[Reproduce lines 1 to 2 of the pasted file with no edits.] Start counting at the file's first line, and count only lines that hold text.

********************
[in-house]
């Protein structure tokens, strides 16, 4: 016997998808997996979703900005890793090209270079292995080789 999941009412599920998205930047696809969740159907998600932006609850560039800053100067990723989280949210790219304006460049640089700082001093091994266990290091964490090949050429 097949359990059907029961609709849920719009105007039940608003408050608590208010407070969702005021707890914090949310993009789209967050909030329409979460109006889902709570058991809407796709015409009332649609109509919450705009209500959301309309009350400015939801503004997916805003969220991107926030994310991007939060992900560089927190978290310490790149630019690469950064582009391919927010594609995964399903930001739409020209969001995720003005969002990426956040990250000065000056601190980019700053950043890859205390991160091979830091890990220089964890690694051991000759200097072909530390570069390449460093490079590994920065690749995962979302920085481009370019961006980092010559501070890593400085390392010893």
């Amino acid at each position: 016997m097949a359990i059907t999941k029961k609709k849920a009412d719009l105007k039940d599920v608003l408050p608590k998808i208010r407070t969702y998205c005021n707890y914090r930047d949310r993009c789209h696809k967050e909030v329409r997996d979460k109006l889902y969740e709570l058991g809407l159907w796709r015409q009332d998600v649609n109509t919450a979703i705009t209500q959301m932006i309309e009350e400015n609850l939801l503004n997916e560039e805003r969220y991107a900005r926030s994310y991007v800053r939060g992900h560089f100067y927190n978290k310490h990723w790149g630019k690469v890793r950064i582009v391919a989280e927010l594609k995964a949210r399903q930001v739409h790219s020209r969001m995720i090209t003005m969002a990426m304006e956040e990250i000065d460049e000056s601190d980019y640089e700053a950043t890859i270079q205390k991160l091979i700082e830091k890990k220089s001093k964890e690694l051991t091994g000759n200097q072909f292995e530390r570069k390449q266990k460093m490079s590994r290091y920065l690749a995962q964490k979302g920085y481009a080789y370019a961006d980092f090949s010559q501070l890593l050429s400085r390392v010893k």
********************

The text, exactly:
[in-house]
């Protein structure tokens, strides 16, 4: 016997998808997996979703900005890793090209270079292995080789 999941009412599920998205930047696809969740159907998600932006609850560039800053100067990723989280949210790219304006460049640089700082001093091994266990290091964490090949050429 097949359990059907029961609709849920719009105007039940608003408050608590208010407070969702005021707890914090949310993009789209967050909030329409979460109006889902709570058991809407796709015409009332649609109509919450705009209500959301309309009350400015939801503004997916805003969220991107926030994310991007939060992900560089927190978290310490790149630019690469950064582009391919927010594609995964399903930001739409020209969001995720003005969002990426956040990250000065000056601190980019700053950043890859205390991160091979830091890990220089964890690694051991000759200097072909530390570069390449460093490079590994920065690749995962979302920085481009370019961006980092010559501070890593400085390392010893």